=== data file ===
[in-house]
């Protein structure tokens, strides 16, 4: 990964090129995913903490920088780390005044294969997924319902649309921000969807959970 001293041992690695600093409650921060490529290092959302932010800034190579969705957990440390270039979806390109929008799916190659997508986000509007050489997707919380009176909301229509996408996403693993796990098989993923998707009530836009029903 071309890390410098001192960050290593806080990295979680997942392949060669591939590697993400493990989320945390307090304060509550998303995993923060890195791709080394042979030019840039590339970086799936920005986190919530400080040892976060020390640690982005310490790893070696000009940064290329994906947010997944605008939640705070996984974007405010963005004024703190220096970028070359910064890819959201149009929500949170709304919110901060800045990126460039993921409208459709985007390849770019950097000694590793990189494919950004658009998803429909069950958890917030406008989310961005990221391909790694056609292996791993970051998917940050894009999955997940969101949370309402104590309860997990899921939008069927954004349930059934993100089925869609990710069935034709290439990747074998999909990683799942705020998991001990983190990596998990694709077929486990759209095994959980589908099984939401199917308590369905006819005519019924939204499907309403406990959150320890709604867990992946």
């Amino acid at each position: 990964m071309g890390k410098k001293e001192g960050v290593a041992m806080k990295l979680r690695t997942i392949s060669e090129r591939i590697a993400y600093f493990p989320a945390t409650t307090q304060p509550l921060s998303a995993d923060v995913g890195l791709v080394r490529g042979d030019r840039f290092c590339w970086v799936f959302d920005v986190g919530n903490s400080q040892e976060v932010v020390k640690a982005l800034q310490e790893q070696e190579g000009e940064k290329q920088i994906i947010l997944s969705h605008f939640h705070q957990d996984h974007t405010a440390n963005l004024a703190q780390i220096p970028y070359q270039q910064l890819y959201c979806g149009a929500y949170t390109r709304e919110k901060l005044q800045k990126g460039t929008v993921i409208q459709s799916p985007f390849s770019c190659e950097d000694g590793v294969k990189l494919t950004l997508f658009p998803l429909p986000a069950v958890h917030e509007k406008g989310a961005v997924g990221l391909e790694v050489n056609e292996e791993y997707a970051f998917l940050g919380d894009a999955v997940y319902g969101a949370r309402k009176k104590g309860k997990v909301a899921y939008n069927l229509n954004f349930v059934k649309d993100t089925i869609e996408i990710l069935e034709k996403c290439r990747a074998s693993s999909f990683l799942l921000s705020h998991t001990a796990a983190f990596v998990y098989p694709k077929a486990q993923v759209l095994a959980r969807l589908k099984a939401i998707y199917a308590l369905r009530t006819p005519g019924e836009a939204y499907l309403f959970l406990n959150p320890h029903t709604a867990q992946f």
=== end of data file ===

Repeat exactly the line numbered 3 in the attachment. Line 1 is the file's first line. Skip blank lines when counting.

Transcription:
């Amino acid at each position: 990964m071309g890390k410098k001293e001192g960050v290593a041992m806080k990295l979680r690695t997942i392949s060669e090129r591939i590697a993400y600093f493990p989320a945390t409650t307090q304060p509550l921060s998303a995993d923060v995913g890195l791709v080394r490529g042979d030019r840039f290092c590339w970086v799936f959302d920005v986190g919530n903490s400080q040892e976060v932010v020390k640690a982005l800034q310490e790893q070696e190579g000009e940064k290329q920088i994906i947010l997944s969705h605008f939640h705070q957990d996984h974007t405010a440390n963005l004024a703190q780390i220096p970028y070359q270039q910064l890819y959201c979806g149009a929500y949170t390109r709304e919110k901060l005044q800045k990126g460039t929008v993921i409208q459709s799916p985007f390849s770019c190659e950097d000694g590793v294969k990189l494919t950004l997508f658009p998803l429909p986000a069950v958890h917030e509007k406008g989310a961005v997924g990221l391909e790694v050489n056609e292996e791993y997707a970051f998917l940050g919380d894009a999955v997940y319902g969101a949370r309402k009176k104590g309860k997990v909301a899921y939008n069927l229509n954004f349930v059934k649309d993100t089925i869609e996408i990710l069935e034709k996403c290439r990747a074998s693993s999909f990683l799942l921000s705020h998991t001990a796990a983190f990596v998990y098989p694709k077929a486990q993923v759209l095994a959980r969807l589908k099984a939401i998707y199917a308590l369905r009530t006819p005519g019924e836009a939204y499907l309403f959970l406990n959150p320890h029903t709604a867990q992946f």